The purpose of this work is to introduce the manager and technologist, the student, and the foreign patent practitioner to the United States Law of Patent Infringement. It should also be a refresher to those patent agents or attorneys who devote their time exclusively to prosecution rather than to litigation. But it should be mentioned that the highly respected Judge Hand, in 1950, noted, ". . . when the question is whether there is a patentable invention. The issue is as fugitive, impalpable, wayward, and vague a phantom as exists in the whole paraphernalia of legal concepts"--indicating the difficulty in determining when an invention is a patentable one.
Effort has been made to illustrate the development of that law from its historical perspective to the recent decisions of the Court of Appeals for the Federal Circuit (CAFC), the premier patent appellate tribunal. Creation of the CAFC in 1982 was a landmark in the evolution of patent law and policy. With the withdrawal of patent jurisdiction from the twelve regional Courts of Appeal, the CAFC is the court with primary responsibility for interpreting and developing the rules and principles of patent law.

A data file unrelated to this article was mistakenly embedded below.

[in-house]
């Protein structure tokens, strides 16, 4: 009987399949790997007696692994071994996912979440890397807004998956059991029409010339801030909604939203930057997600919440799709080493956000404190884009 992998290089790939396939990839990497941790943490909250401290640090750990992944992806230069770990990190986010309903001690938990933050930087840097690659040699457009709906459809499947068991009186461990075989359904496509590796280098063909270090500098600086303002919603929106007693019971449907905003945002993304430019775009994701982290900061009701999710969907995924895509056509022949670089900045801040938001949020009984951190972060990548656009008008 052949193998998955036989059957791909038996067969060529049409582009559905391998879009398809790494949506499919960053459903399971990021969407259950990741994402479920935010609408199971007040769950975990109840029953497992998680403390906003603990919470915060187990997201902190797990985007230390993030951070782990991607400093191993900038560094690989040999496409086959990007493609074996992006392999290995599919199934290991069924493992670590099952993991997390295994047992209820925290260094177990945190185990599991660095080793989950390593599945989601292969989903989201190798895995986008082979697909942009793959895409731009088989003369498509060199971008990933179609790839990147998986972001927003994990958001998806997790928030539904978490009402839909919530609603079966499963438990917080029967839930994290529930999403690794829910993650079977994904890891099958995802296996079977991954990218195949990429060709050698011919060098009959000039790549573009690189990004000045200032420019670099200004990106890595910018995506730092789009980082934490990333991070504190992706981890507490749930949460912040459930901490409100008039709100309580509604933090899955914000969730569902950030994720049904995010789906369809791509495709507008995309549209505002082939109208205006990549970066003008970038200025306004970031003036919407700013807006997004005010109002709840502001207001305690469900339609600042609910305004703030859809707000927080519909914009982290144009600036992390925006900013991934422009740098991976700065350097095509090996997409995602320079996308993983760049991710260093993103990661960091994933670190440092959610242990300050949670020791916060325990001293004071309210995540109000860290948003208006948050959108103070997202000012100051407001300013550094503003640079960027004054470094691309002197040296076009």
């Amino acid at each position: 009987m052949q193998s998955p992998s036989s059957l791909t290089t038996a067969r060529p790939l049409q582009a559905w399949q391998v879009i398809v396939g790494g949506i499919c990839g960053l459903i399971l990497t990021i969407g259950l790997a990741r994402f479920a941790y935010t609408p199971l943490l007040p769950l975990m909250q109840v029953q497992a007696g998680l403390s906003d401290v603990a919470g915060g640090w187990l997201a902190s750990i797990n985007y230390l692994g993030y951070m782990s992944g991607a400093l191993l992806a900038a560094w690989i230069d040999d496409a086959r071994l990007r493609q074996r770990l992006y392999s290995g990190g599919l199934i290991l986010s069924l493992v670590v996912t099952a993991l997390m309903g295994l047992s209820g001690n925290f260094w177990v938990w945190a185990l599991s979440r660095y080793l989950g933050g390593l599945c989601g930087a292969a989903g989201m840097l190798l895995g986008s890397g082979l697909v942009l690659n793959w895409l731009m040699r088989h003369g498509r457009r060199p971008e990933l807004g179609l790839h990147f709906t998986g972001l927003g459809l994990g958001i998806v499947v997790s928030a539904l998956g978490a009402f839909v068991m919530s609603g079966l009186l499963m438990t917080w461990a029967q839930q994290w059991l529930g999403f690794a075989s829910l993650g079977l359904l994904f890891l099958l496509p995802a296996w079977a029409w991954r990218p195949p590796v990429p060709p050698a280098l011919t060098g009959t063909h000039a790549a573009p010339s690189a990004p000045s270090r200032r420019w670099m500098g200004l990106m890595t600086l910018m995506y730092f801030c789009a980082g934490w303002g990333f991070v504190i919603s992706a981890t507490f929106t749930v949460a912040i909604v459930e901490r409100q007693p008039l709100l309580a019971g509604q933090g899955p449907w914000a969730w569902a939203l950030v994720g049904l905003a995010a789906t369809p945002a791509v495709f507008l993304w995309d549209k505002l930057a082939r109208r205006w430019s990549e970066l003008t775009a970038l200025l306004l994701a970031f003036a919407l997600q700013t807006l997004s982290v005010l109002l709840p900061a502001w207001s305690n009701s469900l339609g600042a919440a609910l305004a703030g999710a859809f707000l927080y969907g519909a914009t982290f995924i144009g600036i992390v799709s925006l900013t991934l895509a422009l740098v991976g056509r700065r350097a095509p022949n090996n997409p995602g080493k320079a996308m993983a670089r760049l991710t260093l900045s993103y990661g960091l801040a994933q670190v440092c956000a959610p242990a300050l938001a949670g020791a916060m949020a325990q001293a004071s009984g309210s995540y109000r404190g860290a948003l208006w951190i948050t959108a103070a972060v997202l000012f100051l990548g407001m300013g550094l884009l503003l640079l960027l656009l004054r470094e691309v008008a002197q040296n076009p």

Particular emphasis is placed on the large number of recent opinions on the question of equivalents in an infringement context. Many practitioners feel that several of the opinions in the 1987-1994 period are revolutionizing the scope of claims that define the invention in the means-plus- function format. It would appear that the battle in the courts, and within the CAFC itself, over the essence of the infringement analysis (i.e., the interpretation and construction of claims with the subsequent application to the accused device) has finally peaked, although many problems remain.